Learning to live a new "normal"

  • Published
  • By 1st Lt. Lacie Jo Collins
  • 31st Fighter Wing Public Affairs
Everyone reacts differently to tragic events when they happen, but I never thought I would react the way I did when tragedy happened to me.

I always thought of myself as a strong person that could handle anything. However, when my son died, I initially felt like I would not be able to live my life in any state of "normal" ever again. I have never experienced a broken heart the way I did when he passed away.

In July, my husband and I lost our second baby eight hours after he was born. Little did I know that losing my son would change my life forever.

It was a Sunday afternoon and I was 31 weeks pregnant. I hadn't felt the baby move since the evening before so I began to worry. My husband was shaking my belly and talking to our son and nothing was making him move. I told my husband that I was going to go into the clinic and get checked out just to ensure everything was OK. He stayed home with our two-year-old daughter because we assumed that I would be back in a matter of hours.

When I arrived at the clinic on base, they hooked me up to monitors so they could see the baby's movement and heartbeat. There was a heartbeat and it was strong, however, it wasn't fluctuating like it should have been if the baby was moving.

The next thing I knew, the doctor was coming in and telling me that I needed to go in for an emergency cesarean section because it was the best chance of survival for my baby. My husband didn't even have time to find a babysitter for our daughter and get to the clinic before the surgery started.

Once I was in the operating room, my whole life became a blur. Not because of the anesthesia or the C-section, but because so many emotions flooded over me that I couldn't even think. Where was my husband? What if the surgery didn't go well? What would I do if my baby died? How would my life change after all of this?

However, once the baby was born, I could only bring myself to ask two questions: Was the baby OK, and was it a boy or girl? We had kept the gender of our baby a surprise, like we did previously with our daughter. Once they told me it was a boy, I glanced over and saw that my husband had arrived and was looking at me through the window. Tears filled my eyes because I could not share with him the joy that we had been blessed with a son, Osias.

After the procedure, Osias was transferred to another hospital once they got his heartbeat stable enough. My husband followed behind the ambulance to be with him while I recovered from surgery.

The next several hours were torture for me.

During that time, my husband would call and give me updates on how Osias was doing. Then, nearly eight hours after he was born, I got the dreaded call from my husband to say that Osias just couldn't hold on any longer and that he had passed away.

I had never felt so alone in my whole life.

My son had just died and I never had the chance to hold him. My husband was at the hospital all alone going through this by himself, and I couldn't be there to cry with him.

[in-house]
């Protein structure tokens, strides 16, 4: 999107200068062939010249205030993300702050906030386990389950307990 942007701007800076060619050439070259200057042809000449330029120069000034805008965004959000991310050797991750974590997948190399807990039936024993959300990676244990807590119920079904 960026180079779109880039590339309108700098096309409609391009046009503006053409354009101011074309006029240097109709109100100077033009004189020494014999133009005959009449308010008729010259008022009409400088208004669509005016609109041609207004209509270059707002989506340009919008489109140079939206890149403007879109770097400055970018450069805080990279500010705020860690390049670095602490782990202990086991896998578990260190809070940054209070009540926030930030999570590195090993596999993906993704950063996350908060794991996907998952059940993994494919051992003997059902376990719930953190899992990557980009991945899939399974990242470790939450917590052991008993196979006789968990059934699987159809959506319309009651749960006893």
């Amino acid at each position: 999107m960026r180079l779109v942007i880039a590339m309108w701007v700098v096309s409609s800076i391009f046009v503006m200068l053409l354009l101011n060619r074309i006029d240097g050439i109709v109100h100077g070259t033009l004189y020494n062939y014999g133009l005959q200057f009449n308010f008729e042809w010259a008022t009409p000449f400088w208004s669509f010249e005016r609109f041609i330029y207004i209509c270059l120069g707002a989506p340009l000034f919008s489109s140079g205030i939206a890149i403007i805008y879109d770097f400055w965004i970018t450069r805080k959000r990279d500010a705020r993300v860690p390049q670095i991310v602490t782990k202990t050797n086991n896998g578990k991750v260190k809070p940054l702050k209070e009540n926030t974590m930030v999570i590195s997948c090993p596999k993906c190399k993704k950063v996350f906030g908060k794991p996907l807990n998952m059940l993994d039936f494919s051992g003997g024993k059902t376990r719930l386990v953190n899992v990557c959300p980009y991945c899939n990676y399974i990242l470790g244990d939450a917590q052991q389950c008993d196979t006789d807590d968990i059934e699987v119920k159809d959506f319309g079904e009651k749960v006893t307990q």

The staff at the clinic on base tried to console me, but I wanted someone there I knew, someone who knew my family. Unfortunately, I didn't have that. It can be really tough being in the military and away from family, but it's even tougher when a tragedy like this happens.

However, the support we received from our military family over the next few days was amazing.

The clinic staff tended to our every need, gave us information on where we could go for emotional support, and constantly asked us if there was anything they could do. We couldn't have asked for a better experience of care than what we received.

Our units were there to bring us food, cry with us, take care of our daughter and handle all the administrative things that had to be completed. Our family liaison officer and the mortuary affairs office were also amazing. We were also fortunate to have a chaplain stationed here that we knew from a previous base.

We soon began to realize that even though we didn't have our biological family with us, we had our military family. The grace and hospitality we were shown by everyone on base was a huge blessing to us.

We are Christians and relied on our faith in God to help us through this difficult situation, but all of the agencies on base helped as well. I brag about them because they are what kept us resilient during our time of need. Our faith, along with these agencies, helped us bounce back from this tragedy.

We are constantly hearing about resiliency during commander's calls, core group discussions, etc., and it can seem like it is just a buzzword. However, I can definitely be a testament that your commander, first sergeant and other agencies really are there if you need help, and it is more than just a buzzword to them.

It has now been four months since our son was born and I still have days that are harder than others, but I know that there is help out there if I need it. I find peace in the fact that I have all the resources I need to help me continue to heal from my loss.

Life was never meant to be normal. If it was, then we would never be challenged, never grow as individuals, and never appreciate the simple joys in life. With every tragedy comes an opportunity to move past it and become that much stronger.

I may never get back to "normal," but the help and knowledge I have received has started me on the right path.

It's not the tragedy that defines you; it's how you overcome it.